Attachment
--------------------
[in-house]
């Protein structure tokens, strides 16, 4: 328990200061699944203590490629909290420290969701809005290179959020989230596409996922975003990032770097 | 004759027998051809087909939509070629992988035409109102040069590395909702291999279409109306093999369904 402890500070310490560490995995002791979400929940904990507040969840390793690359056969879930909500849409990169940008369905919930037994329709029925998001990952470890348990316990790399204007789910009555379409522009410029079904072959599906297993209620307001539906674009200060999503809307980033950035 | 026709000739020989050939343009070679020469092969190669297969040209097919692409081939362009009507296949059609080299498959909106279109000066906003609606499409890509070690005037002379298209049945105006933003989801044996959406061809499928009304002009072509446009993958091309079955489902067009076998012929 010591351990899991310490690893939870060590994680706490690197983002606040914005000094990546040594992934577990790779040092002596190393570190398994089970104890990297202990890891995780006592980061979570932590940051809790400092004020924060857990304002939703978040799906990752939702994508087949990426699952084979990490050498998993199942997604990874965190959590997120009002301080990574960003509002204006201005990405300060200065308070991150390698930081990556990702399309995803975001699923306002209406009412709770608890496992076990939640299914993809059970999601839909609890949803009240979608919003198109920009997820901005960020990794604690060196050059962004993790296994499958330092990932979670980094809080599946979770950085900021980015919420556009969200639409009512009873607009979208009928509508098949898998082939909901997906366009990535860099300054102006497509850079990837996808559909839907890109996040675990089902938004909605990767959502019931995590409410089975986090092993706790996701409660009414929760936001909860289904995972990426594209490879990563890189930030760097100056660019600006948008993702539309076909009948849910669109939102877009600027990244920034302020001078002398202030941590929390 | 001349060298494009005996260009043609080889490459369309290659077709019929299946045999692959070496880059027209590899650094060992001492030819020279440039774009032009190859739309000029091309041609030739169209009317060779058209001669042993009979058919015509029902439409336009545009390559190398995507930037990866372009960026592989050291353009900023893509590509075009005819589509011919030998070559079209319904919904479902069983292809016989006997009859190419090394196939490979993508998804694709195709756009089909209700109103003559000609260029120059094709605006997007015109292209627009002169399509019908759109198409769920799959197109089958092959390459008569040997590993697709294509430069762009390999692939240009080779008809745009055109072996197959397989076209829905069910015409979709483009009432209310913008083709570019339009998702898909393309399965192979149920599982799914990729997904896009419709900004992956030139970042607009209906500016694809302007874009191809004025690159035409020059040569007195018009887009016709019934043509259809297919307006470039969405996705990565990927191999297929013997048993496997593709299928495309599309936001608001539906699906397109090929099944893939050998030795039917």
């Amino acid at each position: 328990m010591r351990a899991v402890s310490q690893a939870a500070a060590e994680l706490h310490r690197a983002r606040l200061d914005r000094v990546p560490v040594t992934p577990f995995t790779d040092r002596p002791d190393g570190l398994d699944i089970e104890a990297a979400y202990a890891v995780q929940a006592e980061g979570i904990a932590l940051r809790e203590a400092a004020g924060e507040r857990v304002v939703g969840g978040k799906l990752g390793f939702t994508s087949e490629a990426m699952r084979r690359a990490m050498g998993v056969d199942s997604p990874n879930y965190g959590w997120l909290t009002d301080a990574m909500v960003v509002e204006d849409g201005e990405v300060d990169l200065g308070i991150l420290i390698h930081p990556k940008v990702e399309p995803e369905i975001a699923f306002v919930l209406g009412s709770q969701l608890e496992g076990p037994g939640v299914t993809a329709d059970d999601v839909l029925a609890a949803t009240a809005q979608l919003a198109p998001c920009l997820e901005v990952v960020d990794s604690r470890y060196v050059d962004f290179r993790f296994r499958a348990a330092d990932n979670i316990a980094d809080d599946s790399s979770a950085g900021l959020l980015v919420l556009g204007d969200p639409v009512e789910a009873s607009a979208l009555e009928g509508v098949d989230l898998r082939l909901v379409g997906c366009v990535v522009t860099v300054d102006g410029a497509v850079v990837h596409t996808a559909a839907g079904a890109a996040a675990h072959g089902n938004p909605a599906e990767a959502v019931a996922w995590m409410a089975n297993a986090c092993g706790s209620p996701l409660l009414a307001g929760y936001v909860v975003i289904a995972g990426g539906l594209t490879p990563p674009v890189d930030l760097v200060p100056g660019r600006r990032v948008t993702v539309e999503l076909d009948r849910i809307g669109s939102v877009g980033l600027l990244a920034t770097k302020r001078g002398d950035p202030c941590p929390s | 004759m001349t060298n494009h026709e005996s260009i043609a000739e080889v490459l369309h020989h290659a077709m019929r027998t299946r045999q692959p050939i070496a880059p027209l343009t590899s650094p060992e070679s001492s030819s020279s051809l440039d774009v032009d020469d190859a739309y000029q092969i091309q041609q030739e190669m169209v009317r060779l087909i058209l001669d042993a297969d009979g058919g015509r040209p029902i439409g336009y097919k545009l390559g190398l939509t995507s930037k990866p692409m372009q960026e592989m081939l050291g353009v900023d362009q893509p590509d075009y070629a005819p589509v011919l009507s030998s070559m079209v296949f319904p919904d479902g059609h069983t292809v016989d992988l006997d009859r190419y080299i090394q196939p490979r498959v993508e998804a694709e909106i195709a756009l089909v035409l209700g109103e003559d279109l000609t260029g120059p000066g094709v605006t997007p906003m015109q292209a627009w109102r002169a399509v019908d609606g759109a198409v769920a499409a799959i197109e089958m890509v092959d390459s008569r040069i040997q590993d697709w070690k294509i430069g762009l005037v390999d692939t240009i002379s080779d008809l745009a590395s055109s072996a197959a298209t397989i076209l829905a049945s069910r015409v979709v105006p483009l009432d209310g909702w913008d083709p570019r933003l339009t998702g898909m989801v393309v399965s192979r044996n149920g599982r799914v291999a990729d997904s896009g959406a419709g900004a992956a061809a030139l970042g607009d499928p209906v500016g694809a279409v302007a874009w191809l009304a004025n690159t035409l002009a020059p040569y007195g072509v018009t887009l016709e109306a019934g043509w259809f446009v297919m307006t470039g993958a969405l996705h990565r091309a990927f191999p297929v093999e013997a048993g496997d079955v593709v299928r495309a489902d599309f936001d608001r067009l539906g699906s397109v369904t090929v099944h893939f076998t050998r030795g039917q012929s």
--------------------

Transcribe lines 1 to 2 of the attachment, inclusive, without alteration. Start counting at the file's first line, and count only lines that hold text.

[in-house]
């Protein structure tokens, strides 16, 4: 328990200061699944203590490629909290420290969701809005290179959020989230596409996922975003990032770097 | 004759027998051809087909939509070629992988035409109102040069590395909702291999279409109306093999369904 402890500070310490560490995995002791979400929940904990507040969840390793690359056969879930909500849409990169940008369905919930037994329709029925998001990952470890348990316990790399204007789910009555379409522009410029079904072959599906297993209620307001539906674009200060999503809307980033950035 | 026709000739020989050939343009070679020469092969190669297969040209097919692409081939362009009507296949059609080299498959909106279109000066906003609606499409890509070690005037002379298209049945105006933003989801044996959406061809499928009304002009072509446009993958091309079955489902067009076998012929 010591351990899991310490690893939870060590994680706490690197983002606040914005000094990546040594992934577990790779040092002596190393570190398994089970104890990297202990890891995780006592980061979570932590940051809790400092004020924060857990304002939703978040799906990752939702994508087949990426699952084979990490050498998993199942997604990874965190959590997120009002301080990574960003509002204006201005990405300060200065308070991150390698930081990556990702399309995803975001699923306002209406009412709770608890496992076990939640299914993809059970999601839909609890949803009240979608919003198109920009997820901005960020990794604690060196050059962004993790296994499958330092990932979670980094809080599946979770950085900021980015919420556009969200639409009512009873607009979208009928509508098949898998082939909901997906366009990535860099300054102006497509850079990837996808559909839907890109996040675990089902938004909605990767959502019931995590409410089975986090092993706790996701409660009414929760936001909860289904995972990426594209490879990563890189930030760097100056660019600006948008993702539309076909009948849910669109939102877009600027990244920034302020001078002398202030941590929390 | 001349060298494009005996260009043609080889490459369309290659077709019929299946045999692959070496880059027209590899650094060992001492030819020279440039774009032009190859739309000029091309041609030739169209009317060779058209001669042993009979058919015509029902439409336009545009390559190398995507930037990866372009960026592989050291353009900023893509590509075009005819589509011919030998070559079209319904919904479902069983292809016989006997009859190419090394196939490979993508998804694709195709756009089909209700109103003559000609260029120059094709605006997007015109292209627009002169399509019908759109198409769920799959197109089958092959390459008569040997590993697709294509430069762009390999692939240009080779008809745009055109072996197959397989076209829905069910015409979709483009009432209310913008083709570019339009998702898909393309399965192979149920599982799914990729997904896009419709900004992956030139970042607009209906500016694809302007874009191809004025690159035409020059040569007195018009887009016709019934043509259809297919307006470039969405996705990565990927191999297929013997048993496997593709299928495309599309936001608001539906699906397109090929099944893939050998030795039917």